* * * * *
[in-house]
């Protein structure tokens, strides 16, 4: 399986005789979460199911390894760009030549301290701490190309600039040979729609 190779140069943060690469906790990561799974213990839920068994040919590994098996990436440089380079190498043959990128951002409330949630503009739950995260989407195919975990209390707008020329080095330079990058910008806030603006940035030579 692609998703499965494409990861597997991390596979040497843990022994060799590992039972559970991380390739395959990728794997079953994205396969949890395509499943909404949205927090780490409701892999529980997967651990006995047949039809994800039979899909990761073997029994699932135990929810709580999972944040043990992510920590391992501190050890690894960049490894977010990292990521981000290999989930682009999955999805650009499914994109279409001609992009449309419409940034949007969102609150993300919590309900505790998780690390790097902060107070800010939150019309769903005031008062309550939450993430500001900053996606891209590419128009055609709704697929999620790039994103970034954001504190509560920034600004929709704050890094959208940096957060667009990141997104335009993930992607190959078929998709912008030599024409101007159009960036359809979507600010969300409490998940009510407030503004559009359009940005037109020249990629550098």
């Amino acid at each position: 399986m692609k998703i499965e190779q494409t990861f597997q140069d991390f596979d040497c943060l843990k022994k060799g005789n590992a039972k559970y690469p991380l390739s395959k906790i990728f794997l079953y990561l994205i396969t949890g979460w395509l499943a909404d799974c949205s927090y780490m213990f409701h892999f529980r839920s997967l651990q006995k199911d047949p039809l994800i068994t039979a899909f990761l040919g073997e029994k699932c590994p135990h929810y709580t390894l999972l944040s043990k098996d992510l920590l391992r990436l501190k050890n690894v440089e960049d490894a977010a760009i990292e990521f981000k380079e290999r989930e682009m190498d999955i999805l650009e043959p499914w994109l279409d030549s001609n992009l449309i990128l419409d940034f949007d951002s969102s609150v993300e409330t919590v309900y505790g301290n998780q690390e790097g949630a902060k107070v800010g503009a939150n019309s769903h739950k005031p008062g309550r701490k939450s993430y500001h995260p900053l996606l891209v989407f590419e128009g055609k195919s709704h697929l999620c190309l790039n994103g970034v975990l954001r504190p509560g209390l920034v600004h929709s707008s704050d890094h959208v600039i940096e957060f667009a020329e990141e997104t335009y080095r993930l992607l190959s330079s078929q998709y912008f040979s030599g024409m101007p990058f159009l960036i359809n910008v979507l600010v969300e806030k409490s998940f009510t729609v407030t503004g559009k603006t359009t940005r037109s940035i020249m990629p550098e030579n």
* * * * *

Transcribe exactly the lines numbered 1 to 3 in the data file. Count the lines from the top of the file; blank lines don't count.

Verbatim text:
[in-house]
């Protein structure tokens, strides 16, 4: 399986005789979460199911390894760009030549301290701490190309600039040979729609 190779140069943060690469906790990561799974213990839920068994040919590994098996990436440089380079190498043959990128951002409330949630503009739950995260989407195919975990209390707008020329080095330079990058910008806030603006940035030579 692609998703499965494409990861597997991390596979040497843990022994060799590992039972559970991380390739395959990728794997079953994205396969949890395509499943909404949205927090780490409701892999529980997967651990006995047949039809994800039979899909990761073997029994699932135990929810709580999972944040043990992510920590391992501190050890690894960049490894977010990292990521981000290999989930682009999955999805650009499914994109279409001609992009449309419409940034949007969102609150993300919590309900505790998780690390790097902060107070800010939150019309769903005031008062309550939450993430500001900053996606891209590419128009055609709704697929999620790039994103970034954001504190509560920034600004929709704050890094959208940096957060667009990141997104335009993930992607190959078929998709912008030599024409101007159009960036359809979507600010969300409490998940009510407030503004559009359009940005037109020249990629550098």
């Amino acid at each position: 399986m692609k998703i499965e190779q494409t990861f597997q140069d991390f596979d040497c943060l843990k022994k060799g005789n590992a039972k559970y690469p991380l390739s395959k906790i990728f794997l079953y990561l994205i396969t949890g979460w395509l499943a909404d799974c949205s927090y780490m213990f409701h892999f529980r839920s997967l651990q006995k199911d047949p039809l994800i068994t039979a899909f990761l040919g073997e029994k699932c590994p135990h929810y709580t390894l999972l944040s043990k098996d992510l920590l391992r990436l501190k050890n690894v440089e960049d490894a977010a760009i990292e990521f981000k380079e290999r989930e682009m190498d999955i999805l650009e043959p499914w994109l279409d030549s001609n992009l449309i990128l419409d940034f949007d951002s969102s609150v993300e409330t919590v309900y505790g301290n998780q690390e790097g949630a902060k107070v800010g503009a939150n019309s769903h739950k005031p008062g309550r701490k939450s993430y500001h995260p900053l996606l891209v989407f590419e128009g055609k195919s709704h697929l999620c190309l790039n994103g970034v975990l954001r504190p509560g209390l920034v600004h929709s707008s704050d890094h959208v600039i940096e957060f667009a020329e990141e997104t335009y080095r993930l992607l190959s330079s078929q998709y912008f040979s030599g024409m101007p990058f159009l960036i359809n910008v979507l600010v969300e806030k409490s998940f009510t729609v407030t503004g559009k603006t359009t940005r037109s940035i020249m990629p550098e030579n």